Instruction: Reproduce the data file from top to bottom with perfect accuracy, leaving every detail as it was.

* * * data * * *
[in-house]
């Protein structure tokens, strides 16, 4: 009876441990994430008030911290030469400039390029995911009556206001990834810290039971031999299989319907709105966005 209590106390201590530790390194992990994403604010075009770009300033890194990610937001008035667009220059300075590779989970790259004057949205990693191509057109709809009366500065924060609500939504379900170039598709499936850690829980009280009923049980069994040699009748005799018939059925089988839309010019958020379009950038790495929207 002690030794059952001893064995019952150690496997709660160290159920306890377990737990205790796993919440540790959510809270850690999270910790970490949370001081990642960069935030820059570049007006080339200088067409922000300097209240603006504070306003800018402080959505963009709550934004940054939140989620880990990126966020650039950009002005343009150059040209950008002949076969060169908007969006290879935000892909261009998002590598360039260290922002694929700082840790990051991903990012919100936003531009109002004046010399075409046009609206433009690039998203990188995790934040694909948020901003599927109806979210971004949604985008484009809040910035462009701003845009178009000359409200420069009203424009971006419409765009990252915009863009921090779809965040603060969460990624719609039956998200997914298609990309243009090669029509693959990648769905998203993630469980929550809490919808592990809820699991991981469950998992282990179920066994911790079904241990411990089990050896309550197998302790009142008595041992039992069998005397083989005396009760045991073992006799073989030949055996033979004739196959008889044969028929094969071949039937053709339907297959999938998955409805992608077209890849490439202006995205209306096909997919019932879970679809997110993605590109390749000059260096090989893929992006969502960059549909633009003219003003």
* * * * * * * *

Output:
[in-house]
């Protein structure tokens, strides 16, 4: 009876441990994430008030911290030469400039390029995911009556206001990834810290039971031999299989319907709105966005 209590106390201590530790390194992990994403604010075009770009300033890194990610937001008035667009220059300075590779989970790259004057949205990693191509057109709809009366500065924060609500939504379900170039598709499936850690829980009280009923049980069994040699009748005799018939059925089988839309010019958020379009950038790495929207 002690030794059952001893064995019952150690496997709660160290159920306890377990737990205790796993919440540790959510809270850690999270910790970490949370001081990642960069935030820059570049007006080339200088067409922000300097209240603006504070306003800018402080959505963009709550934004940054939140989620880990990126966020650039950009002005343009150059040209950008002949076969060169908007969006290879935000892909261009998002590598360039260290922002694929700082840790990051991903990012919100936003531009109002004046010399075409046009609206433009690039998203990188995790934040694909948020901003599927109806979210971004949604985008484009809040910035462009701003845009178009000359409200420069009203424009971006419409765009990252915009863009921090779809965040603060969460990624719609039956998200997914298609990309243009090669029509693959990648769905998203993630469980929550809490919808592990809820699991991981469950998992282990179920066994911790079904241990411990089990050896309550197998302790009142008595041992039992069998005397083989005396009760045991073992006799073989030949055996033979004739196959008889044969028929094969071949039937053709339907297959999938998955409805992608077209890849490439202006995205209306096909997919019932879970679809997110993605590109390749000059260096090989893929992006969502960059549909633009003219003003």